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Met Police's Use Of Stop-And-Search Without A Reason Has Soared
16 October 2018, 07:15 | Updated: 16 October 2018, 07:49
The Met Police's use of powers to stop-and-search without suspicion has rocketed in the last year.
A Section 60 order removes the requirement for officers to have reasonable grounds of suspicion to stop and search a person for a specific time and place.
An order can be imposed in an area where violence has or is about to occur - and has to be authorised by a senior police officer.
LBC can reveal that in 2016, there were 26 authorisations of Section 60 orders by the Met. But last year, that figure more than quadrupled to 112.
During those times in 2016, 315 people were subjected to stop-and-search under Section 60. Last year, it was 1,819.
The Met Police backed their use of the power, saying it is an important tool for them to use to stop violent crime in the capital. The force told LBC: "The number of authorities being granted has increased in response to the increased prevalence of knife crime.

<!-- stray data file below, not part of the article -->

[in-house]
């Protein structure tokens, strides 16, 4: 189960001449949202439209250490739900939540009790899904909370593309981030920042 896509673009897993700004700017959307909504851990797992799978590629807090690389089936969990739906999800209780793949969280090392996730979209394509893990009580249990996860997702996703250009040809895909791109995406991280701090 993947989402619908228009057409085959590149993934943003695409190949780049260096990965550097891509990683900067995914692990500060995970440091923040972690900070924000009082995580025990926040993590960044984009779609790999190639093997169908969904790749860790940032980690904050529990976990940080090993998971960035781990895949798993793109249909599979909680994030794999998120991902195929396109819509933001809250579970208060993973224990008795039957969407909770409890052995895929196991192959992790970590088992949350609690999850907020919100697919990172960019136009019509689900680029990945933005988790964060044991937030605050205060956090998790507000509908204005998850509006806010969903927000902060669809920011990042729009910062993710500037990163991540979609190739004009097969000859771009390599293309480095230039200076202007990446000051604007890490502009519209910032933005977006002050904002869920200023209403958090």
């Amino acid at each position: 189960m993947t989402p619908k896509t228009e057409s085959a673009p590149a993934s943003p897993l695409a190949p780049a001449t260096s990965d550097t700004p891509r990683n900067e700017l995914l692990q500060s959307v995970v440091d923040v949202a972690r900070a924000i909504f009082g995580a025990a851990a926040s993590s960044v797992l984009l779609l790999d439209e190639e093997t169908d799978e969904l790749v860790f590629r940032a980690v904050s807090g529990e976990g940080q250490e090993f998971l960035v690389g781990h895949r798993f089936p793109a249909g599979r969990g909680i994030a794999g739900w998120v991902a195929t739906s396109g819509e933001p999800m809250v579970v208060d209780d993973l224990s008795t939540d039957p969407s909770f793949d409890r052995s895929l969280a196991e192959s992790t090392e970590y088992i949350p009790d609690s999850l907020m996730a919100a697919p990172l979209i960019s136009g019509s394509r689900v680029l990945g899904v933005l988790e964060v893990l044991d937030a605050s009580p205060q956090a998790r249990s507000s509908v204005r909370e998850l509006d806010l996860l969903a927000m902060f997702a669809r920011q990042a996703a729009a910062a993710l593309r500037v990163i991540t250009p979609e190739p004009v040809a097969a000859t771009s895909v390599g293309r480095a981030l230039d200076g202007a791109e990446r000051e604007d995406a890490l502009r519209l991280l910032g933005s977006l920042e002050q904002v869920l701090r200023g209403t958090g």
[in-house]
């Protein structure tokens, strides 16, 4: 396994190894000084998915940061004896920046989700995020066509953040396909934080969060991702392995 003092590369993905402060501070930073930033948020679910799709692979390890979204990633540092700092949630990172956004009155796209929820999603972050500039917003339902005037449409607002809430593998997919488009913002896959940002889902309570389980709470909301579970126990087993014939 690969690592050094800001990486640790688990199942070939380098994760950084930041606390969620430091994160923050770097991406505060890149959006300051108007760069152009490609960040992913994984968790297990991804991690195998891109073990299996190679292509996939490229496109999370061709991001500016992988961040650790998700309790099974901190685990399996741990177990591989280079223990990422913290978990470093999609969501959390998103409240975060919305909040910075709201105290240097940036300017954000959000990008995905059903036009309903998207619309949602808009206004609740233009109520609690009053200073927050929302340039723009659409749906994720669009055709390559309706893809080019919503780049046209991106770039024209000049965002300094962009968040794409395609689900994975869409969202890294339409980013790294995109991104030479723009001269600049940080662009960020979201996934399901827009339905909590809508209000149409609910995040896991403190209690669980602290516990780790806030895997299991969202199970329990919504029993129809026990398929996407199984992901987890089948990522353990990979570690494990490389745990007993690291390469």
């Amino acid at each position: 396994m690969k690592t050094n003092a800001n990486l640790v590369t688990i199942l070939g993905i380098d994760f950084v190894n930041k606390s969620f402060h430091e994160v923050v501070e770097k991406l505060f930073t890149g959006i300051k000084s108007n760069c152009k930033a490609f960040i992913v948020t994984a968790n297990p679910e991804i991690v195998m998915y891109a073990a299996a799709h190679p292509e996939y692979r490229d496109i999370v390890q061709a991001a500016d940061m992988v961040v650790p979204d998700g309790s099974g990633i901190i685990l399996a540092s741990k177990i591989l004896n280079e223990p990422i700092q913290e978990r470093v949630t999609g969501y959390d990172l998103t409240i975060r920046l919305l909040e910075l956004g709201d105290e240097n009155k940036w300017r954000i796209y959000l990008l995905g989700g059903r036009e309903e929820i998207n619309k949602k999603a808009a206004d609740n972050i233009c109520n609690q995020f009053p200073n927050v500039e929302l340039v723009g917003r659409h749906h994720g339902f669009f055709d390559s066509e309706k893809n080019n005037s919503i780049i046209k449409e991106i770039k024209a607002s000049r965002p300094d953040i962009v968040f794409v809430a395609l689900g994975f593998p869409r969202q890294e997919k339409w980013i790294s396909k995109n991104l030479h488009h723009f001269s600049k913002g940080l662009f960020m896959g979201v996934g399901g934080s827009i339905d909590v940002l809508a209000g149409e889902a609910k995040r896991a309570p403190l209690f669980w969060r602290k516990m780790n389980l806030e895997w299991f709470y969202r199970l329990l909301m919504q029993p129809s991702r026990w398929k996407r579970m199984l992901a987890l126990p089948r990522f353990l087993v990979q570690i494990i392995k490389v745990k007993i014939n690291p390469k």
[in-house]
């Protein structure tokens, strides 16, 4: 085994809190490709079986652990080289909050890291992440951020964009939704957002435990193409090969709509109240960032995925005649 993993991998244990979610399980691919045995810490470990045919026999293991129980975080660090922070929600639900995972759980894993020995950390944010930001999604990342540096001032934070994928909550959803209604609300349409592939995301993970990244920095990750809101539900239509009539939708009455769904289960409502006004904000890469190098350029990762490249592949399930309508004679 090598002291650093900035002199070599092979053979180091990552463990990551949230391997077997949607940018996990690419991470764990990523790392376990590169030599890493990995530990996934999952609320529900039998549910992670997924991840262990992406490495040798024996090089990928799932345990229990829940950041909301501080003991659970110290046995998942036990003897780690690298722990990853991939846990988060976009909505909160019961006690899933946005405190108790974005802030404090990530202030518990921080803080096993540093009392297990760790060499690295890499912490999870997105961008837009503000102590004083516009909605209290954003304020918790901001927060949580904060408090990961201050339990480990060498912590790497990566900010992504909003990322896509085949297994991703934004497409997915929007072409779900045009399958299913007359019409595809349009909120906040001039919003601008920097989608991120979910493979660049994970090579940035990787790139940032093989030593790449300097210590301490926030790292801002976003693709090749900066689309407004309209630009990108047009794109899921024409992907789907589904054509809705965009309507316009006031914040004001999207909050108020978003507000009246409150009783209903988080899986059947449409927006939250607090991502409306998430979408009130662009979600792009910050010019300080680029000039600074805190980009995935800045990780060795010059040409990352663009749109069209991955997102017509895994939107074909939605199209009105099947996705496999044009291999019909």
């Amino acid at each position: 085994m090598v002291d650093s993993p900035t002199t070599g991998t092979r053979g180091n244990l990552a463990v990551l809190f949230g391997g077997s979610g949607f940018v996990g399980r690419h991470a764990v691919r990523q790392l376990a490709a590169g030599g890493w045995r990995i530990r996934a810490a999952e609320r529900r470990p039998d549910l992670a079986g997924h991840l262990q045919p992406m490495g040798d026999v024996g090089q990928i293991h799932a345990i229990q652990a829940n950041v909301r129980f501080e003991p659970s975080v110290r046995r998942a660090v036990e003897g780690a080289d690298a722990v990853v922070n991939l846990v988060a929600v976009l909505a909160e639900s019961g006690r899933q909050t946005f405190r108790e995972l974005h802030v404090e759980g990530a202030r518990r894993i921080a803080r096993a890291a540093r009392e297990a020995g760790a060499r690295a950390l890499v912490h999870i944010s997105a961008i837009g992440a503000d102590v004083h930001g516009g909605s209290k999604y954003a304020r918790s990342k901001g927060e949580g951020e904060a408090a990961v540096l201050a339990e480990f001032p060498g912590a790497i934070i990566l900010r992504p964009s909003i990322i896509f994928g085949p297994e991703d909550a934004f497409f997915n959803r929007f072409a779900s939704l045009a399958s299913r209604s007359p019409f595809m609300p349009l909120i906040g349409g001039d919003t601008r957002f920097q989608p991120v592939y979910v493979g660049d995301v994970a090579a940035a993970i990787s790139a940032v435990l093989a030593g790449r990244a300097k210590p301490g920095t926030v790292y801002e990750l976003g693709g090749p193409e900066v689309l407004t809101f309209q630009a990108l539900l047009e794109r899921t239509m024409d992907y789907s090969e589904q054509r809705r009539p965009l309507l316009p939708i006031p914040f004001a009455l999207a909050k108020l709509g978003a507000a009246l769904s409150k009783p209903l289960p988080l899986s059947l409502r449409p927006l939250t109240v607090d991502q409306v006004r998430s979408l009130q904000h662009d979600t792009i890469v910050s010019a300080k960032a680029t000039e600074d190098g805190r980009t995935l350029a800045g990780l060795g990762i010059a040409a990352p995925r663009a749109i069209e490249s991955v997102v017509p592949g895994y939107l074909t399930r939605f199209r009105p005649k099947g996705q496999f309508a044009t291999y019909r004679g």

"We strongly believe in the use of this preventative power. Section 60 effectiveness is not only about what illegal items were found but also about whether any incidences or further incidences of violence took place, and how safe the community felt.
"As 'reasonable grounds' are not required for searches under section 60 we would expect arrest and outcome relates to be lower than those exercised under other powers."
Green Party co-leader Sian Berry told Nick Ferrari she was concerned by the sharp rise in use of Section 60 orders. She said: "It is a power that's needed, but we've noticed that more announcements were being made with the order borough-wide - that's absolutely shooting up.
"It should be over a small area over a small time.
"I worry that it's going to be counter-productive. It's going to reduce trust in the police, which is what we really need at the moment."